From Ben Goldacre’s excellent ‘Bad Science’ column for the Guardian a while back:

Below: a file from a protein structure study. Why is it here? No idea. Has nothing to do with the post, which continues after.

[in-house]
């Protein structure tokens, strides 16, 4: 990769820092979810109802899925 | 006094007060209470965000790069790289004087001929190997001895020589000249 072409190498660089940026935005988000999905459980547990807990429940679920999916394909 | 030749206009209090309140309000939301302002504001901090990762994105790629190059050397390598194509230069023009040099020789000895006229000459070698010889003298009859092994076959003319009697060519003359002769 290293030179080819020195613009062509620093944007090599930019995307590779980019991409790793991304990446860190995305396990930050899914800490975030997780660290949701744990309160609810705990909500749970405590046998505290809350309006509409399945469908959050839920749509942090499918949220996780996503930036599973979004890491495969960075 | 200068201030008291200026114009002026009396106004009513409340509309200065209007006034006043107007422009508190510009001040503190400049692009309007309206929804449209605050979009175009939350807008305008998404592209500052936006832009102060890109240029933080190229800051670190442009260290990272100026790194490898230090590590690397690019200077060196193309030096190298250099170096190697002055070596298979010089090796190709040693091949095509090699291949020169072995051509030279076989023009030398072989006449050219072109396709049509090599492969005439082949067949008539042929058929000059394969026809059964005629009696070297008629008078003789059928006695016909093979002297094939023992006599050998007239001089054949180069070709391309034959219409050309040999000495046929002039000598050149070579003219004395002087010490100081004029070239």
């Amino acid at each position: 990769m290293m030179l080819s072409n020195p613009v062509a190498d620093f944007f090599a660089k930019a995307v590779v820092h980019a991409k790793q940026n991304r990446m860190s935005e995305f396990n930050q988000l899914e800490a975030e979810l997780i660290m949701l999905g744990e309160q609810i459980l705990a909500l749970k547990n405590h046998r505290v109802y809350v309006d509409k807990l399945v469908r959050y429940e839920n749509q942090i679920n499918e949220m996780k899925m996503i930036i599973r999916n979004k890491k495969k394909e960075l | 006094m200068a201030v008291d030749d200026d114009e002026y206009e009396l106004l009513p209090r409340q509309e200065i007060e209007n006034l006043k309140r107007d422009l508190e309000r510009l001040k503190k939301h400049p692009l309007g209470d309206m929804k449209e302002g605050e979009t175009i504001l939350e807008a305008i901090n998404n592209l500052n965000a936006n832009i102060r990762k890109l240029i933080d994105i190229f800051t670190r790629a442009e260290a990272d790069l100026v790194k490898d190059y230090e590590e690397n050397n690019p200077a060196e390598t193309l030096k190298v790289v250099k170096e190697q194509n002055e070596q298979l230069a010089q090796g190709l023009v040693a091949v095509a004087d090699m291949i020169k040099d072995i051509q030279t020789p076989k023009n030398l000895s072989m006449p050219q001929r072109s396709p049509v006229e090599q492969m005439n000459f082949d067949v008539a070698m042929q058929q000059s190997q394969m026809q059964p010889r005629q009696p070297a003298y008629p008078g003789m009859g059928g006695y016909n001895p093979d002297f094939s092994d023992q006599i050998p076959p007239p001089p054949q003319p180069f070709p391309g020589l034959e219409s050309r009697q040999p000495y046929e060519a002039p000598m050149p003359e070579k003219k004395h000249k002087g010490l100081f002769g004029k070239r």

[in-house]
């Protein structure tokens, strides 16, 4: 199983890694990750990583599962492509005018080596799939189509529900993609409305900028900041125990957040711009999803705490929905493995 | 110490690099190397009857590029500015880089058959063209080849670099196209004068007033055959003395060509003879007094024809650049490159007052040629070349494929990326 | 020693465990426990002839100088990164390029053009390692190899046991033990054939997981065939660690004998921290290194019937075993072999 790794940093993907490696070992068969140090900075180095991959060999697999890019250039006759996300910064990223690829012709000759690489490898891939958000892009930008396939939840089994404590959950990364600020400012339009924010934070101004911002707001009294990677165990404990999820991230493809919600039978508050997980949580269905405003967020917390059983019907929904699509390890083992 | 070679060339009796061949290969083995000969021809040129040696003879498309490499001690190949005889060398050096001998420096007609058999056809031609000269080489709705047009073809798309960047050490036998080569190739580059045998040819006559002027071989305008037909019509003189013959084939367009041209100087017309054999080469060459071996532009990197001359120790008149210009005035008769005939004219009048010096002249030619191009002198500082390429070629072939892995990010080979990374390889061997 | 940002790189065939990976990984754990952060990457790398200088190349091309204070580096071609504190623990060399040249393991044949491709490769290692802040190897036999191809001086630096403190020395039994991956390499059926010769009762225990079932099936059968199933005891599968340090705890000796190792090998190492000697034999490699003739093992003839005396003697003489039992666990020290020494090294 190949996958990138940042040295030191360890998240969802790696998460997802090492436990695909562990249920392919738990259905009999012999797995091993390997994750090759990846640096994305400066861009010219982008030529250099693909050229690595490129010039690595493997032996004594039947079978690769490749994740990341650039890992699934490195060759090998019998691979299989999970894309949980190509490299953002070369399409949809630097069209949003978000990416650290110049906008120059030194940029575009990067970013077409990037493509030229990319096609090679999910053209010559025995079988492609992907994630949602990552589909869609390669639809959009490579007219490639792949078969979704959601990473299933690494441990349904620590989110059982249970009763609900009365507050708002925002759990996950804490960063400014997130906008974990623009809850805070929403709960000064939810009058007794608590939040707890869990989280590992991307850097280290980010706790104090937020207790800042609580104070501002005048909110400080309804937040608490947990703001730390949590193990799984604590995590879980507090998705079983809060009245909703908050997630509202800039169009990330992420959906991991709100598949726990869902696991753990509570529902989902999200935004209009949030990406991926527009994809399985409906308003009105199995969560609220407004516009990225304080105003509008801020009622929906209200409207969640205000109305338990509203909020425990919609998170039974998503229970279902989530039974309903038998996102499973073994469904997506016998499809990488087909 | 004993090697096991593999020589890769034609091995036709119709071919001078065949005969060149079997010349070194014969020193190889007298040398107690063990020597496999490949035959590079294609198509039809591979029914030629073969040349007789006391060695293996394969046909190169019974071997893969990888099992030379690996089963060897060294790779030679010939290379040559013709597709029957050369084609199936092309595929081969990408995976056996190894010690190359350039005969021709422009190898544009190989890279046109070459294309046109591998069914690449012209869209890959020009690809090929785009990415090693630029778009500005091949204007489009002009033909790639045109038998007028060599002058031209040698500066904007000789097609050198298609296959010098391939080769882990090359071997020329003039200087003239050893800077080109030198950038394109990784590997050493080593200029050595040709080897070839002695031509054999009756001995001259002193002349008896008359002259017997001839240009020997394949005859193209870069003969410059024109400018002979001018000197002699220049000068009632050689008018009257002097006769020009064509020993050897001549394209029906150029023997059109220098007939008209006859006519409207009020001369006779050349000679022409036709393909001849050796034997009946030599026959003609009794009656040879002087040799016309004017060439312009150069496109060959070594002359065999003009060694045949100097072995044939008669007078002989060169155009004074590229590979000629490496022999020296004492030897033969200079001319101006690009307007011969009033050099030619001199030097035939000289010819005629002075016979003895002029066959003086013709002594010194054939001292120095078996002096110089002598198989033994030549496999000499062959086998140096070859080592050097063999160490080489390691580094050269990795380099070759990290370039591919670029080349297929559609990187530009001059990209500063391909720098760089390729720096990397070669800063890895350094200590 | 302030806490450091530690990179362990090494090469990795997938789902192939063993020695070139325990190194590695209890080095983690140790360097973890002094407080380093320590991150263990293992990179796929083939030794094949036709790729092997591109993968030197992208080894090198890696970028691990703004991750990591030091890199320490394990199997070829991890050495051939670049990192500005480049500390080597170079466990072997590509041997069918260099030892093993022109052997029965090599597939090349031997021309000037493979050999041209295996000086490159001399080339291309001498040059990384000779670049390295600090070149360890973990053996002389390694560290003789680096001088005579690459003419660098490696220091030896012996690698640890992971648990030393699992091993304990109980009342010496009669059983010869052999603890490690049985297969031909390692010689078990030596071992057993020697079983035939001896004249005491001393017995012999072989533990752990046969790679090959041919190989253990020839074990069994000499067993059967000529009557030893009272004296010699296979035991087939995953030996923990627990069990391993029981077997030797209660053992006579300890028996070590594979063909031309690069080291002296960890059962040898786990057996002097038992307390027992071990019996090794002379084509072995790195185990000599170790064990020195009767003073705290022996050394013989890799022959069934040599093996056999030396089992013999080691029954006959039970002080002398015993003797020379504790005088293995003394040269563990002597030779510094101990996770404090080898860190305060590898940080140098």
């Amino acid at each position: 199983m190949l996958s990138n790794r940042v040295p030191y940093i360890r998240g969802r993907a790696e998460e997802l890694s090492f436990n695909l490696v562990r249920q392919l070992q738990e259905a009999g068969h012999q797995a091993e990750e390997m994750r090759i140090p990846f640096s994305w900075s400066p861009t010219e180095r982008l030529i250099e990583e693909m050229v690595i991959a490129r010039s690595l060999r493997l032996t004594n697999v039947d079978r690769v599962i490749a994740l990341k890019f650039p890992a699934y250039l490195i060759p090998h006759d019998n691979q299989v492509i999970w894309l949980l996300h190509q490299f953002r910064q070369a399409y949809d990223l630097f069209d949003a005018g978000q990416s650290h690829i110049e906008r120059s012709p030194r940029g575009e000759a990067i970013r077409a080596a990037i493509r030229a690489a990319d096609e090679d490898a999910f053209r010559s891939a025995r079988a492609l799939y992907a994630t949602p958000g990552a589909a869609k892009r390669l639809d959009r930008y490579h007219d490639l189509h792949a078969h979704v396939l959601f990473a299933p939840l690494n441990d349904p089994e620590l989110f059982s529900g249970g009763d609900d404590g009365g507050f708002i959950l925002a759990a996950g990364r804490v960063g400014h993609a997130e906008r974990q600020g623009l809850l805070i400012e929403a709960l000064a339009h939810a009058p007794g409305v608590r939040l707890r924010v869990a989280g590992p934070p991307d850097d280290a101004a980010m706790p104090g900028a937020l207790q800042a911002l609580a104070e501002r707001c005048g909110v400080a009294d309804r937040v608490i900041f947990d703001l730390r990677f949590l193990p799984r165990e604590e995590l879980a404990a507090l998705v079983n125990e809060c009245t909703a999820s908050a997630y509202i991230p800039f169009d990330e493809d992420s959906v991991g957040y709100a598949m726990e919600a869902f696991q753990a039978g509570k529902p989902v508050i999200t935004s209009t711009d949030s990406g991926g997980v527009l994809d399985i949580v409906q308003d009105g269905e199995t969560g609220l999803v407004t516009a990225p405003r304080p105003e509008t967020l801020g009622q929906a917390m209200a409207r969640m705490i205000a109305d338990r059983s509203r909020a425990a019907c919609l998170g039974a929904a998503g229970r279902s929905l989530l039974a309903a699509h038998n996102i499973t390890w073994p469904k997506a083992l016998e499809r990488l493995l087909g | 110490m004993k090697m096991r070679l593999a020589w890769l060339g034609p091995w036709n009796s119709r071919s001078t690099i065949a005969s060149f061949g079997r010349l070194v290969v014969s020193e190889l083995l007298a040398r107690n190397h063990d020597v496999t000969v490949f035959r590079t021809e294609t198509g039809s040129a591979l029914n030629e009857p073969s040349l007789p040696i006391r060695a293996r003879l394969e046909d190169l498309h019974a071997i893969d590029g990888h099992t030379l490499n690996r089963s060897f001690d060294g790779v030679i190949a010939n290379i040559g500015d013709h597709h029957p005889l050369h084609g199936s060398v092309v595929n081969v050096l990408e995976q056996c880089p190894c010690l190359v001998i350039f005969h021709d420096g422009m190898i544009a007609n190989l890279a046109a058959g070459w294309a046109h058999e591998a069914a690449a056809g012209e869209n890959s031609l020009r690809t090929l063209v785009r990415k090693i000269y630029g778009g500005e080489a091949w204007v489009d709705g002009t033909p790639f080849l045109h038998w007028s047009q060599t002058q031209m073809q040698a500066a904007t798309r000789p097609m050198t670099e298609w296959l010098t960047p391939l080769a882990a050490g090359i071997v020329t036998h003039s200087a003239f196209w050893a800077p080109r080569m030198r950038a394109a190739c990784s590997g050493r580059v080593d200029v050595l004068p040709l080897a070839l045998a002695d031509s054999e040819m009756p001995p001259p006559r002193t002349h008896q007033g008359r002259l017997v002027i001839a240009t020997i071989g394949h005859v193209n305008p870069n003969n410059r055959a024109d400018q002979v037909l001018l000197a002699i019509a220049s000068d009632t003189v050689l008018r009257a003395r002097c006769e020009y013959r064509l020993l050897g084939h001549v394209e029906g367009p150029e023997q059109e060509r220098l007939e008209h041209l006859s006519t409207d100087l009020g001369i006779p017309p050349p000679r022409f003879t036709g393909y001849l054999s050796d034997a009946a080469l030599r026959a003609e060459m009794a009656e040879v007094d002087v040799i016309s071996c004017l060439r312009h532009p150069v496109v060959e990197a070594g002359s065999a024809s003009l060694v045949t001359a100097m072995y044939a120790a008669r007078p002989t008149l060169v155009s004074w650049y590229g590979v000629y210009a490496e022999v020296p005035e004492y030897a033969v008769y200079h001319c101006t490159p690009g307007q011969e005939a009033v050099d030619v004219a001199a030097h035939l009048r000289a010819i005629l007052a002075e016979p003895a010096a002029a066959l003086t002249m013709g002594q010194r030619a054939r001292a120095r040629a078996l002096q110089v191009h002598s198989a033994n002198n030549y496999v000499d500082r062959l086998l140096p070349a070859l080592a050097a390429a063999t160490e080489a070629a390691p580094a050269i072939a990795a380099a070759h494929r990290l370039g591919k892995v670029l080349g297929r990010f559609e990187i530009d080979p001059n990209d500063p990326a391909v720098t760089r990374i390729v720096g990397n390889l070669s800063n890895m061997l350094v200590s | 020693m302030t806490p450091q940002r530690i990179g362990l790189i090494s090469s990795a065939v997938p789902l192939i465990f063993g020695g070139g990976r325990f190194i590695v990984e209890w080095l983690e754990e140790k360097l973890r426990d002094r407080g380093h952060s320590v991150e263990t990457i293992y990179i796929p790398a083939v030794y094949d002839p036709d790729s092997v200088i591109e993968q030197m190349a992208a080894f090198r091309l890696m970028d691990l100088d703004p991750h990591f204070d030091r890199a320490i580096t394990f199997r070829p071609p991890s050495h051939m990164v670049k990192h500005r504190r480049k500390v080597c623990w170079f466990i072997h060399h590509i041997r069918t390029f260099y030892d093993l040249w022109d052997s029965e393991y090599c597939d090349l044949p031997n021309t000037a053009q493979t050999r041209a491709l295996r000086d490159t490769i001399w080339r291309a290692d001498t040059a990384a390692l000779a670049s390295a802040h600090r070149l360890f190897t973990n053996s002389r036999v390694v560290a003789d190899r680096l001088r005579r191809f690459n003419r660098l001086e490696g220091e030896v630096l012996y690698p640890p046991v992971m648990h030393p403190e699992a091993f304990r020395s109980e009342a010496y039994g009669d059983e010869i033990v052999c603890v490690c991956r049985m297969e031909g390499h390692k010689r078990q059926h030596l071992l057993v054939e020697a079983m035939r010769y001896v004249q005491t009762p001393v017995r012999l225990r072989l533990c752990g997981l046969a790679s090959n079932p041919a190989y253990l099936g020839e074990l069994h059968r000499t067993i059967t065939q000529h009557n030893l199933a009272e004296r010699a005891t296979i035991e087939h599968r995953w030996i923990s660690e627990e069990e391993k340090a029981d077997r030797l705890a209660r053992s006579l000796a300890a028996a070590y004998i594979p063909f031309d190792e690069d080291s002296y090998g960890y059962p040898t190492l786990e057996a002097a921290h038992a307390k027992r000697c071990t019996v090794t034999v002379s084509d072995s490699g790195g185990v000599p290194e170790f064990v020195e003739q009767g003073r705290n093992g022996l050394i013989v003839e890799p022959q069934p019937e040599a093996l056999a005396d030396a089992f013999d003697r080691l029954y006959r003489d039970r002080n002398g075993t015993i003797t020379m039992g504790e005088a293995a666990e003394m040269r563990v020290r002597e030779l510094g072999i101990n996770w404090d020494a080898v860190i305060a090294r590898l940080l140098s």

“Some researchers in Bologna demonstrate the spectacular hopelessness of memory. One morning in 1980, a bomb exploded in Bologna station: 85 people died, and the clock stopped ominously showing 10.25, the time of the explosion. This image became a famous symbol for the event, but the clock was repaired soon after, and worked perfectly for the next 16 years. When it broke again in 1996, it was decided to leave the clock showing 10.25 permanently, as a memorial. The researchers asked 180 people familiar with the station, or working there, with an average age of 55, about the clock: 173 knew it was stopped, and 160 said it always had been, ever since 1980. What’s more, 127 claimed they had always seen it stuck on 10.25, ever since the explosion, including – fairly excellently – all 21 railway employees. In a similar study published last year, 40% of 150 UK participants claimed to remember seeing closed circuit television footage of the moment of the explosion on the bus in Tavistock Square on July 7th 2005. No such footage exists”.